We also were walking distance to one of the best restaurant districts in the city, and we took full advantage of that. Our first night’s dinner was at Somos, a female-founded restaurant rooted in local ingredients and Ecuadorian tradition. The food was phenomenal and the night was rounded out with a visit to their downstairs speakeasy, Sed, for Ecuadorian-inspired cocktails.

We made good friends with the bartenders, who donned us in ponchos and hats, and ended up drinking much more than we anticipated since they kept making us drinks on the house that they were excited to share with us. Hands down these were some of the best drinks I’ve ever had, one of which I’ve tried unsuccessfully to replicate at home on multiple occasions. (Unfortunately, Sed is now closed, but you can still get delicious cocktails at Somos itself.)

On our second day, we ate lunch and dinner at De la Llama (it was that good), which is another contemporary Ecuadorian restaurant. We stuck to seafood for entrees, trying the ceviche, grilled swordfish, and shrimp chupe (my fave) but a surprising standout was the duck baos that we shared as a starter.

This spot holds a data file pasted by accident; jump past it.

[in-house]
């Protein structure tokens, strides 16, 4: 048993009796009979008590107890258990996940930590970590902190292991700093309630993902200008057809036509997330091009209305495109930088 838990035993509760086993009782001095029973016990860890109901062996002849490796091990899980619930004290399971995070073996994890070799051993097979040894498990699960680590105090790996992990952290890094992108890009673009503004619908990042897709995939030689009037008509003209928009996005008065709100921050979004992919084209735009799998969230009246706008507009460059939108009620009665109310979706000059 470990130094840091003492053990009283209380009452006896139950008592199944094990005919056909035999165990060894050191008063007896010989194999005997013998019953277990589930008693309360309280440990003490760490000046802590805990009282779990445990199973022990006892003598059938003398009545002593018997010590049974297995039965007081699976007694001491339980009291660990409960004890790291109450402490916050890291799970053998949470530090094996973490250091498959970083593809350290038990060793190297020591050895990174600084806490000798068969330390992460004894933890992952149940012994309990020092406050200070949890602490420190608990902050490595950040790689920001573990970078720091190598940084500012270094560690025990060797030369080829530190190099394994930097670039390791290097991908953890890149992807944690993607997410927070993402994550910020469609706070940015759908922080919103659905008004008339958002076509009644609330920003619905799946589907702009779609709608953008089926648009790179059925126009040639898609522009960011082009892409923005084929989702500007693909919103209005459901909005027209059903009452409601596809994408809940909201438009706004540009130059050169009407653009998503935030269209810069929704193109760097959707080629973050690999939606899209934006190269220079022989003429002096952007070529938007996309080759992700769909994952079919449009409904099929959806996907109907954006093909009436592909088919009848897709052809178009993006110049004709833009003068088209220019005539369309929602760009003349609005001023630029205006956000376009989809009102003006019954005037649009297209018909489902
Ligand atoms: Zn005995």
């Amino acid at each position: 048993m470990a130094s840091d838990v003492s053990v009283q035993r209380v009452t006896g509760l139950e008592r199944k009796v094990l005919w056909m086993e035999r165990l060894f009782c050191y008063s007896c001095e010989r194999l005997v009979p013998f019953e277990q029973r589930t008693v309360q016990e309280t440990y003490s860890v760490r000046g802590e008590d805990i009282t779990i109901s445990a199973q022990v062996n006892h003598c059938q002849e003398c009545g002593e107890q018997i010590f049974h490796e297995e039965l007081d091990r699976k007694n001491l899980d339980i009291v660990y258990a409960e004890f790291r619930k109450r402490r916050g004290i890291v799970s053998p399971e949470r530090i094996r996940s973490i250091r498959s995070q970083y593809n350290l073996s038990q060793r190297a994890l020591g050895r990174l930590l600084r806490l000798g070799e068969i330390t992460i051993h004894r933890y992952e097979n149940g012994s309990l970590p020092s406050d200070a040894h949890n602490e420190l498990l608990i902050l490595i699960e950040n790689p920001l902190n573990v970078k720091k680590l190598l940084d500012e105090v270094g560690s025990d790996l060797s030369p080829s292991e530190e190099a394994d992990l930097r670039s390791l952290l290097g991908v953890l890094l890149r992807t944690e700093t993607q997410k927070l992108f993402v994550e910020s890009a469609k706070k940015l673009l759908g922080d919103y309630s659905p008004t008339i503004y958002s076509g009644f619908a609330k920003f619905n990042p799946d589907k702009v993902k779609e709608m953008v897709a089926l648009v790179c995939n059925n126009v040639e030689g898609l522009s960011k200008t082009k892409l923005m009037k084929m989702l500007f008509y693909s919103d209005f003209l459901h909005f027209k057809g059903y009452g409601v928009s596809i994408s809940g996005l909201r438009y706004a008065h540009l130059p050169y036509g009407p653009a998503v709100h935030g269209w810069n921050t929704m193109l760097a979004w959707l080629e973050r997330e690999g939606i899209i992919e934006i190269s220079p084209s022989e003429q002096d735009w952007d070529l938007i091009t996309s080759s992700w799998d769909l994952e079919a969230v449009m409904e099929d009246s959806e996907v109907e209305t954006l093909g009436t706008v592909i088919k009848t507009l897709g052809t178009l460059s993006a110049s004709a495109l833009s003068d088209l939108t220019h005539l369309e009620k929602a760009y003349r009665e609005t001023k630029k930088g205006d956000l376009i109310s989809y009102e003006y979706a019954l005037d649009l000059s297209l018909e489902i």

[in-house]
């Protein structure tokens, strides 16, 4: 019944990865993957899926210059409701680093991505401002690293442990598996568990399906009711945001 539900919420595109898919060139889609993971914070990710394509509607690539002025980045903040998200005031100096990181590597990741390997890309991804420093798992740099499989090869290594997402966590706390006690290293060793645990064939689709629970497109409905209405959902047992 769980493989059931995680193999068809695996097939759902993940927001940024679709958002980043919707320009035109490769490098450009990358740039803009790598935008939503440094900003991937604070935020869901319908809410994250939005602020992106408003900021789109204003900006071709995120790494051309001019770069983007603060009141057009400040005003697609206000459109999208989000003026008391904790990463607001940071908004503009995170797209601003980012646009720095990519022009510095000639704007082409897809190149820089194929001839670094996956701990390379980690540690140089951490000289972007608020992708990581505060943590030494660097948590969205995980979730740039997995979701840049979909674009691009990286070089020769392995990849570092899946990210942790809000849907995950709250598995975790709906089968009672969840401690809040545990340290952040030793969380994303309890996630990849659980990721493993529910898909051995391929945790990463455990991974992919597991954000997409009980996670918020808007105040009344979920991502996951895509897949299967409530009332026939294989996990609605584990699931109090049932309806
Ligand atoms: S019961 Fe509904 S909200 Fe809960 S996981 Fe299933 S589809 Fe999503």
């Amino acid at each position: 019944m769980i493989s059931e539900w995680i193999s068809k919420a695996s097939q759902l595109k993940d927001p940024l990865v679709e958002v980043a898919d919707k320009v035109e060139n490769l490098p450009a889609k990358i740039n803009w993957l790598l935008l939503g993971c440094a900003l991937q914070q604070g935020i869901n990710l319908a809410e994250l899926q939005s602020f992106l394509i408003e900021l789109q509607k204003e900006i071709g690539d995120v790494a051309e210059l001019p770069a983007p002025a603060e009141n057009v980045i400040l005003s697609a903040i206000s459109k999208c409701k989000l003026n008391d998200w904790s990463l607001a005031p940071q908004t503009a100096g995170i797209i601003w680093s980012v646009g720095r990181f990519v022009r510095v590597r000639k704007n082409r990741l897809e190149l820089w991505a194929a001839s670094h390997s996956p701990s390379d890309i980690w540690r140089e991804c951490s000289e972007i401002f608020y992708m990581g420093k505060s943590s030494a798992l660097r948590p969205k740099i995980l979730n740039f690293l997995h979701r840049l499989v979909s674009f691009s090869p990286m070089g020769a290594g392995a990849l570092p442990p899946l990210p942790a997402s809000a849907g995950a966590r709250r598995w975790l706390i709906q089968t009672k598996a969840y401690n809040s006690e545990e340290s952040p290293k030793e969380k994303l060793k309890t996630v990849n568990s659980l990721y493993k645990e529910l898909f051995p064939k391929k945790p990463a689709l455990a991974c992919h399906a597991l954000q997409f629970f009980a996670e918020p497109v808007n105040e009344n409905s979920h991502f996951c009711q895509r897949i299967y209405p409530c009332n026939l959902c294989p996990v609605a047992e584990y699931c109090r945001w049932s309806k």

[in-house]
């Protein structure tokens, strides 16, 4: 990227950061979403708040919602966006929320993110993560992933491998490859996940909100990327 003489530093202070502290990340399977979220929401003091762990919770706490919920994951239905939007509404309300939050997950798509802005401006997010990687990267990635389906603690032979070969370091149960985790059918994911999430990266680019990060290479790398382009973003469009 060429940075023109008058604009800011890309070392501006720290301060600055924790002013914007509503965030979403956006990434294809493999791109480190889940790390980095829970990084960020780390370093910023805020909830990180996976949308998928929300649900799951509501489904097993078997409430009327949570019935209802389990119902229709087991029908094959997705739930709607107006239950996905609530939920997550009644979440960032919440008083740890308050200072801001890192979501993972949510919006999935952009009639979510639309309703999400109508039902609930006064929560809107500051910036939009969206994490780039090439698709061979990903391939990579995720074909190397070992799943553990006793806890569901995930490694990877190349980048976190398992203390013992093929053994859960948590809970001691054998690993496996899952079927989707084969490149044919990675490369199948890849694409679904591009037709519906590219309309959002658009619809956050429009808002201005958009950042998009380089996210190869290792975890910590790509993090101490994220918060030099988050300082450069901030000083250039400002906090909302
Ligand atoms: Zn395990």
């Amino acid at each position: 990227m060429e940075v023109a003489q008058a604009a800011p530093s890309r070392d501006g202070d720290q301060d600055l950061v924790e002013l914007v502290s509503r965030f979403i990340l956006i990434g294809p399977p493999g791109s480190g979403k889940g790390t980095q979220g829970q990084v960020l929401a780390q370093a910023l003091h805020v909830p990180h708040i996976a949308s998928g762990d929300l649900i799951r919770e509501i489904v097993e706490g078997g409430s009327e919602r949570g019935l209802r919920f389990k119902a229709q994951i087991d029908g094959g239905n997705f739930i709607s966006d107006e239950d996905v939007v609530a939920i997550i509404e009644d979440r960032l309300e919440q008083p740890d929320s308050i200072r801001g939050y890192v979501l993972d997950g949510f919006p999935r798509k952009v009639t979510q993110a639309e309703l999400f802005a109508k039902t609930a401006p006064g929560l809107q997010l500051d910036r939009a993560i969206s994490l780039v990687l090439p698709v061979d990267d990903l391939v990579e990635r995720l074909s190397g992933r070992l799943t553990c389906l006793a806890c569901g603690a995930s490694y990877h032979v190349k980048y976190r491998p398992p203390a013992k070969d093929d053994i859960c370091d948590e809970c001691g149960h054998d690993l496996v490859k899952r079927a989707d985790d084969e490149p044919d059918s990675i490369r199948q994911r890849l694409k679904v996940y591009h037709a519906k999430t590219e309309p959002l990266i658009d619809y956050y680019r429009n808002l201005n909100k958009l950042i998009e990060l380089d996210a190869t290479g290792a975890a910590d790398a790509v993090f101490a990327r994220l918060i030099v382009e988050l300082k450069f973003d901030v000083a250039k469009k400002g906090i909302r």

While I felt a little sad on the drive to the airport that night knowing my sabbatical was coming to a close, I also was excited to get home. I looked forward to enjoying time with my parents before they move to Ecuador next year, seeing my dog Carob, and sleeping in my own bed (and not having to wear the same three outfits over and over – although honestly that last part I really didn’t mind).

While we almost skipped this trip,  I’m so glad that we decided to still go on a shortened version of it. While traveling can be tiring, the way we structured this trip to be very intentionally unplugged and balanced with activity and luxury left me feeling deeply rested and present in a way I hadn’t been in a long time. 

Let’s just say that I’m already scheming on when I can take my next sabbatical.